And boy am I glad (or, rather, not glad) I did. Because the door opened, and right in the doorway was a Willys CJ-3B grille, a bunch of paper bags filled with valve springs and valve spring retainers, a coolant bottle for a full-size Jeep, and a cylinder head. Under the table was a big box of Blackstone Labs engine oil analysis kits.
On the floor next to that head was what appeared to be a spot on some bubble wrap where the owner had placed a V8 cylinder head (notice the four circles for the four cylinders)—likely off of the Jeep out front. Based on the magnet and the valve spring removal tool, it looks like the owner was tearing the head down before maybe taking it to a machine shop.
Over in the kitchen, I noticed a board with some drill bits, and a bunch of aluminum shavings—it appears that whoever once lived here did some drilling in the kitchen. If I had to guess, he or she was drilling out broken screws from a 1998 Jeep Grand Cherokee PCM.
The person also apparently needed to fix an engine block or something, because there was some JB Weld on the wooden board, too—as well as brake cleaner and a carb cleaner bucket on the counter.
Also on the counter was a dual-action paint polisher, a little metal piece that’s supposed to get glued to a windshield to hold a rearview mirror, and a gear out of a Spicer Model 18 flat-fender Jeep transfer case.
In one of the back rooms in the house was a table holding up a bunch of random car parts, including a fan clutch, radiator hoses, differential gaskets, thermostats, accessory belts, a water pump, a Motorcraft 2150 Carburetor, and a whole bunch else.
Strangely, I found the tailgate missing from the J10 just leaning against a closet, and on top of that closet was a nice new grille for the Golden Eagle out front.
Eventually I peeked my head into the garage, and found a flat-fender Jeep adorned with the most hideous combination of rust, bad welds, and half-assed camo paint I’d ever seen:
I can’t get into all the parts I saw in there, but lots of them seem totally unnecessary. Like, why is there a Suzuki GS550 motor on the shelf? There’s no bike on the property! What’s with the clearly destroyed 4.0-liter Jeep engine that appears to have been hydrolocked? Also, what’s with the rusty shocks, and the used flat fender Jeep throwout bearing on the bottom left of this picture:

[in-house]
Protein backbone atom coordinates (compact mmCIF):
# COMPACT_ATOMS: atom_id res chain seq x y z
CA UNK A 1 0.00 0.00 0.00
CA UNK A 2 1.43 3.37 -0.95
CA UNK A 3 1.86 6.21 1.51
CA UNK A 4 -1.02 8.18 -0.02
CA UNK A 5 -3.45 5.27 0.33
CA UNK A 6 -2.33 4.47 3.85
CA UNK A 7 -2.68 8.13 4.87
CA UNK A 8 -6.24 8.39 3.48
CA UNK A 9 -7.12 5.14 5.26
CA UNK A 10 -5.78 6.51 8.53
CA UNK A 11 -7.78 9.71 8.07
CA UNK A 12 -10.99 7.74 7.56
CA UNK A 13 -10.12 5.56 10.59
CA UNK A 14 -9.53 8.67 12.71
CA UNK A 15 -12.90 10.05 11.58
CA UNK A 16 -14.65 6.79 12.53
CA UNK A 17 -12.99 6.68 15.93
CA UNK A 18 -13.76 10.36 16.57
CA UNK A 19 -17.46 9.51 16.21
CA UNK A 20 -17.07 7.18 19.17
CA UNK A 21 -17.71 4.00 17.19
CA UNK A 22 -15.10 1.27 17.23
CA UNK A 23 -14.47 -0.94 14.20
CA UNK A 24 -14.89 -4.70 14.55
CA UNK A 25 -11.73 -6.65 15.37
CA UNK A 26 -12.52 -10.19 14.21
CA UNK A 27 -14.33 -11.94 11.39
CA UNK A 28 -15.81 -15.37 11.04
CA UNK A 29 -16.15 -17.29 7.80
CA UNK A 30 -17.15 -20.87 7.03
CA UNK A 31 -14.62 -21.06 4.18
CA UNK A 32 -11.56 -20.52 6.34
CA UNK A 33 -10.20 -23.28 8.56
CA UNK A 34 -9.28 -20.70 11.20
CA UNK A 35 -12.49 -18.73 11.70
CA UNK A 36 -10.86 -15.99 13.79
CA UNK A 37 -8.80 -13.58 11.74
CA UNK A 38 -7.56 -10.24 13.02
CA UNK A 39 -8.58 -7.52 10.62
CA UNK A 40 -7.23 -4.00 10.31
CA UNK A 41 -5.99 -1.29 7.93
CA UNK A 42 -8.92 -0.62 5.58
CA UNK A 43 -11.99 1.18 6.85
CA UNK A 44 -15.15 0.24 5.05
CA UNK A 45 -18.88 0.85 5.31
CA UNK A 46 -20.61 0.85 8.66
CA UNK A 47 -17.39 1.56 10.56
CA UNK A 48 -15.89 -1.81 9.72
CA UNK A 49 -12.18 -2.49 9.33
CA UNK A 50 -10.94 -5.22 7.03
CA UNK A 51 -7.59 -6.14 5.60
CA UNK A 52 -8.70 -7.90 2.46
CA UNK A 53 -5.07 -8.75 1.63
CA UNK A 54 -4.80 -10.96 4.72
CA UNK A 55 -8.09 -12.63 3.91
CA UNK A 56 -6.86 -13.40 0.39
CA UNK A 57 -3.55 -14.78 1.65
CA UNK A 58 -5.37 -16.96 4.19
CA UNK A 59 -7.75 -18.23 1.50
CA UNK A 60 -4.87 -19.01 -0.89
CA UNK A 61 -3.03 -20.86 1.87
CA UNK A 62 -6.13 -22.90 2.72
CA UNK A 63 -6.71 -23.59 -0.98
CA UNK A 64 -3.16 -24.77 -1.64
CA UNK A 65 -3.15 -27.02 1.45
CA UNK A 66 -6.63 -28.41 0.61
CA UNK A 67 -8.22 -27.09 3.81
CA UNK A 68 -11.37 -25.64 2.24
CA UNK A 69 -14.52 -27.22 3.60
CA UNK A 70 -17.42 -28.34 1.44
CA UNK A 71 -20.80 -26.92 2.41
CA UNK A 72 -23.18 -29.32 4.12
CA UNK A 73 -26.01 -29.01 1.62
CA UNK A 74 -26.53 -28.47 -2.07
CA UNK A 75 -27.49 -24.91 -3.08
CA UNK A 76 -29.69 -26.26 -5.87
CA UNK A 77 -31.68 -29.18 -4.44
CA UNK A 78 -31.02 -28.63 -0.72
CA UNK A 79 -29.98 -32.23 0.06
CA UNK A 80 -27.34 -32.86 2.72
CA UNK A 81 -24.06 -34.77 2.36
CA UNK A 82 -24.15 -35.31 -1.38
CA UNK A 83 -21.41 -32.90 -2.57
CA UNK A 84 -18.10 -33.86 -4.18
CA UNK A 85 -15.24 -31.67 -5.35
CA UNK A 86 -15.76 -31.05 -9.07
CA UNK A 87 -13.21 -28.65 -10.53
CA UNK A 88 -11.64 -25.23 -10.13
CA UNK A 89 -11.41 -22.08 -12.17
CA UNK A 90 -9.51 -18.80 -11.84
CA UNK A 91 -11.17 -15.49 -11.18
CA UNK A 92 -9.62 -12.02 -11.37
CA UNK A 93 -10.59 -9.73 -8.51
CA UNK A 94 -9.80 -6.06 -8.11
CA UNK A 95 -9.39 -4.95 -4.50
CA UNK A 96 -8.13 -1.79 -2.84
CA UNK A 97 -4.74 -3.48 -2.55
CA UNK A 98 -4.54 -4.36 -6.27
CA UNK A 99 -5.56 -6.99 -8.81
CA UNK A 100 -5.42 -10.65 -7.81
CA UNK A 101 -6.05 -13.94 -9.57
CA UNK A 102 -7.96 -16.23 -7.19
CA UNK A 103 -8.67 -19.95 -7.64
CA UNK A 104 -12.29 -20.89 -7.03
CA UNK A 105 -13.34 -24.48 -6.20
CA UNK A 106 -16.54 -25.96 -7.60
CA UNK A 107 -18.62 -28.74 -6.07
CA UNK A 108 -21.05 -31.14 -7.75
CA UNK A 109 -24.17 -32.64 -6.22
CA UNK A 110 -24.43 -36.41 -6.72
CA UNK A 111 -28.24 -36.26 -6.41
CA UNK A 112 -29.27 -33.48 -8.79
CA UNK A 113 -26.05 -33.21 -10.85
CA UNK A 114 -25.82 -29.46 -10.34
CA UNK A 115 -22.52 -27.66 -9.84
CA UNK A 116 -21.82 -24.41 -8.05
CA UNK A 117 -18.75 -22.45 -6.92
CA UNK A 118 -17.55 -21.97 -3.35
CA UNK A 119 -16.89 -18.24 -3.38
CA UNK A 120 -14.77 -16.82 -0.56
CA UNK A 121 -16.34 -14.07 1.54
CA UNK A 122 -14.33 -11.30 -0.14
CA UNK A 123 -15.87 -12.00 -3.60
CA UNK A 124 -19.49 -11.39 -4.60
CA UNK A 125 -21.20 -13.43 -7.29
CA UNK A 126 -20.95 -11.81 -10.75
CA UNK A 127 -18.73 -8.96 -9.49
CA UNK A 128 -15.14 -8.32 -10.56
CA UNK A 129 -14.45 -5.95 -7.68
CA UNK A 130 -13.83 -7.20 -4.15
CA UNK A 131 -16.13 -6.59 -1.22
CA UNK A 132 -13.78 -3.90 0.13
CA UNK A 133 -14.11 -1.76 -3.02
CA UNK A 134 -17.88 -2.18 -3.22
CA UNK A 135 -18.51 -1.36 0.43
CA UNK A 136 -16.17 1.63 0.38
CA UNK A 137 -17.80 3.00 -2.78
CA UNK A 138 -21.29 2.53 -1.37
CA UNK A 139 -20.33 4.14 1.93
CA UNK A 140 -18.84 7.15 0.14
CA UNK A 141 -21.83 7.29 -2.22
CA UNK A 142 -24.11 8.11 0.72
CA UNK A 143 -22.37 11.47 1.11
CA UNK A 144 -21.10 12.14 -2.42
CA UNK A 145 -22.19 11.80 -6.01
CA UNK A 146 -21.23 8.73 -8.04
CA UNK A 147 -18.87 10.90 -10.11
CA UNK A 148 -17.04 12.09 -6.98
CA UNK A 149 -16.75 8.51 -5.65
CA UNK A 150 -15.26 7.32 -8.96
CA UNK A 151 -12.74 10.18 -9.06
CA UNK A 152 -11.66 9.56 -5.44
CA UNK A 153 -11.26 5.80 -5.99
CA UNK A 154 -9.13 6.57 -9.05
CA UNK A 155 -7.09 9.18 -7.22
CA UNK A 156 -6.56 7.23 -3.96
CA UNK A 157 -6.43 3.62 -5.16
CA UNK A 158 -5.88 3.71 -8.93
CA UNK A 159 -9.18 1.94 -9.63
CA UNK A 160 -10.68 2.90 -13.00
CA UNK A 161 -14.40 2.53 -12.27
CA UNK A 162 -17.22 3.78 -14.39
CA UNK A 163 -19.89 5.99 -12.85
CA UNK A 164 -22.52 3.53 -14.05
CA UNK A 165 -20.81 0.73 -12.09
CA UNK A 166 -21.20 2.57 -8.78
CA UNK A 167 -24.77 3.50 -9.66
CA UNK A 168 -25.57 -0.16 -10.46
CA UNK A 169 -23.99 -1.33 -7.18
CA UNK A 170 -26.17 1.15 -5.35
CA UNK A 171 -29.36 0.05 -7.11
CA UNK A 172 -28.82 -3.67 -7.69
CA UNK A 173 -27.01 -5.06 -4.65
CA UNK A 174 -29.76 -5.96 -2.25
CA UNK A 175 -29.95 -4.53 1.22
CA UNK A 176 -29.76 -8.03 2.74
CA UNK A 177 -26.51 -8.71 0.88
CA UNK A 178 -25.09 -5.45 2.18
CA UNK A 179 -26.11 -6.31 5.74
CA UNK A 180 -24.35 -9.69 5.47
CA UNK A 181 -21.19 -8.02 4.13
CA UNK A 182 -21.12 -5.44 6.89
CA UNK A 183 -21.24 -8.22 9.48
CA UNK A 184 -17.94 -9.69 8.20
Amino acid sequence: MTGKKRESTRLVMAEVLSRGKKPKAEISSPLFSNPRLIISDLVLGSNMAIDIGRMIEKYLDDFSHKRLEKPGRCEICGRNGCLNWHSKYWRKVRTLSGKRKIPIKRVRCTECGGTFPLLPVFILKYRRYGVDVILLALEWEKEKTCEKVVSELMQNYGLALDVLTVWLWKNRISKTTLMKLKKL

But that wasn’t even the worst of it. As I walked back through the house, I saw some things that struck genuine fear into my psyche. Like this green, globby stuff inside the refrigerator:
[Redacted. Not suitable for most audiences]
And these cans of gooey, thick nastiness in the oven:
[Redacted. Not suitable for most audiences]
And in the bathroom shower, was a giant tub of, well:
[Redacted, on the advice of our attorneys and the clergy]
At this point, fearing that I might be losing life expectancy from the various noxious fumes emitted by the automotive grime in the house, I darted out, grabbed my phone, and frantically requested another Uber. But the app wasn’t working; every time I entered my address, it put my destination in as my starting location. I tried ten times, and even opened the Lyft app. It did the same thing!
After about 20 attempts, I took a closer look at the app’s map. Then I looked around. Slowly, I turned my head and peered at the house number on the mailbox. Then, with my hands trembling, I grabbed a parcel of mail from it.
“David Tracy,” it read on the front.
It was at that moment that I came to a shocking realization: This was my house, and the madman who lived inside of it was me.
I must have become so used to the conditions that I hadn’t ever noticed the dire state of my surroundings. The month-long “cleanse” at my parents’ nice house in Germany helped create a sobering moment of clarity in which I resolved that something has to change. Soon.
Either that, or by next week, I’ll have gotten used to all this again, and returned to my ways of joyously surfing the crashing waves of my local Craigslist.